Recent comments in /f/anarcho_primitivism

bloodrose OP wrote

There was some tumblr post a while back talking about a "well-known" study of a specific tribe of primates. I, of course, could not find it with a google search so this may be apocryphal. I chose to share just in case someone says "oh yeah, I know it -here's the source, bloodrose". Basically, the gist was for some reason all of the adult male primates were killed or removed from this band of primates and the male children were raised by female primates. The aggressive male behavior seen in primates was not seen in the male children. And when other aggressive males tried to join the group, they were ousted. So, it took one generation of killing off the aggressive males to come up with a kinder group.


ziq wrote

Wrangham cites a number of examples of anthropologists witnessing a group of men collaborating to kill a violent man in their midst.

The idea is intriguing, and it is indeed true that human hunter-gatherers, whose societies exist without governments, sometimes collectively eliminate bad actors. 

Antifa 1.0


GaldraChevaliere wrote

This + I feel like a lot of Christianity's worst characteristics came from assimilation into Rome to begin with, like it adapted to be more suited for an expansionistic legalist empire, so we got codified books of civil law like Leviticus mixed into the main text and a shift away from Judaism's monolatry (not the only God necessarily, but the only one we give a shit about) to hard monotheism, from the Jewish idea of God as a sometimes fallible but ultimately irresistible force that one can argue and plead and bargain with ie a chieftain to the Christian idea of God as inherently perfect and immaculate, incapable of ill judgement or of being persuaded, ie a divine emperor.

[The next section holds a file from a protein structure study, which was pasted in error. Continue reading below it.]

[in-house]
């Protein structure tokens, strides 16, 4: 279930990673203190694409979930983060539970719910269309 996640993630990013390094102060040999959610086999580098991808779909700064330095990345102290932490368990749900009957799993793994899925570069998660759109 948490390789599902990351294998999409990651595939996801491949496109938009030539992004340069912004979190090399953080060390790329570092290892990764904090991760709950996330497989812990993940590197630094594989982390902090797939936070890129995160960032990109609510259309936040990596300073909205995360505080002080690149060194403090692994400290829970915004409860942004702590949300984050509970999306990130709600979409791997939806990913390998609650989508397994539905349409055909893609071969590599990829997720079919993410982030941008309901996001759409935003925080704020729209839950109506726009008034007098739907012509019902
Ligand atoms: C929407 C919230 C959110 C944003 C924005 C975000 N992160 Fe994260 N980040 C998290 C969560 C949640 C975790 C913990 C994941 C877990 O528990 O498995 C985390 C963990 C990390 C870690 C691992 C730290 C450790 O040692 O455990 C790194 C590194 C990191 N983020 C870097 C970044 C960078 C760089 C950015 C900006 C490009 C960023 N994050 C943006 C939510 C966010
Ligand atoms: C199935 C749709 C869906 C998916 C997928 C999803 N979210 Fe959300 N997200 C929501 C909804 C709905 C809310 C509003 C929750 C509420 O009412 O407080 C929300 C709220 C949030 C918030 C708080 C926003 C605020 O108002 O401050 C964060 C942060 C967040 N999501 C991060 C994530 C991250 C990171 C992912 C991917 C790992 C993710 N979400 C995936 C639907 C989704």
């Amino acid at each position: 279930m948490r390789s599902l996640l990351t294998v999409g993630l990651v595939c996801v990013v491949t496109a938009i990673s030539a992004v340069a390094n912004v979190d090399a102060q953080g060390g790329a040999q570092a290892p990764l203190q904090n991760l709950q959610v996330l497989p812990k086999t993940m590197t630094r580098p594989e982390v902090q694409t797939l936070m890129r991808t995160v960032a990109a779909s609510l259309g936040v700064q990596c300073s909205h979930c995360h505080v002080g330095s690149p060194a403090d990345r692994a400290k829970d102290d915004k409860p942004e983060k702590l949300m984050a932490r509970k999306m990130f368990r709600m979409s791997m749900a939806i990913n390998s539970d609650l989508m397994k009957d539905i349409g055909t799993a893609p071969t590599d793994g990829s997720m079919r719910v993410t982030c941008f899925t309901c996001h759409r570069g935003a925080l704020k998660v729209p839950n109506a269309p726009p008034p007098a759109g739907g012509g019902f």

ziq wrote (edited )

My theory is that monotheism was developed to get ppl used to the idea of a single ruler (a king or emporer) rather than several (or none.) I think Christianity was pushed so hard by the Romans for this reason. Pagans were much harder to control. The more civilization spread, the more centralized its power became.


TheLegendaryBirdMonster wrote (edited )

The protestant lense says that there is only 1 true god so only 1 hierarchy. All men are therefore equal before god. At least that's how I understand that anarchist christians justify it to thenselves. I agree that catholicism justifies hiearchy.

French protestants are very different from US/EN ones though, there is no weird hierarchies between the pastor ans the church. There are votes to choose the next pastor thourgh représentative democracy though, and that sucks, but closer to anarchist ideas than personality cult..


GaldraChevaliere wrote

I'd guess because there just is not very much to critique. While Christianity and Islam aren't unique in being monotheistic+authoritarian, they're a lot more intertwined with capital and with the nation-state than say, yoruba practices or heathenry are. I'd imagine if the celestial bureaucracy or the roman conception of the hellenic gods were more dominant beliefs we'd be critiquing those, but they haven't participated to the same extent in aggressively pushing themselves on other cultures or eradicating cultures that fail to assimilate. At least not recently.


existential1 OP wrote

I guess I should rephrase as..."Do anprims take a different view towards religion than what is typically portrayed by ancoms?" ie..."Do they feel as though religion is itself inherently an issue or is it viewed as more of a neutral thing?"

I ask because, as I said before, religiosity existed within many groups and helped proliferate the sustainable use of resources of those cultures.

The answer could well be "there is no anprim lense of religion" or "anprims don't like modern Abrahamic faiths but don't critique other religions because they don't feel qualified".

I'm asking for an answer without expectation...just genuinely curious.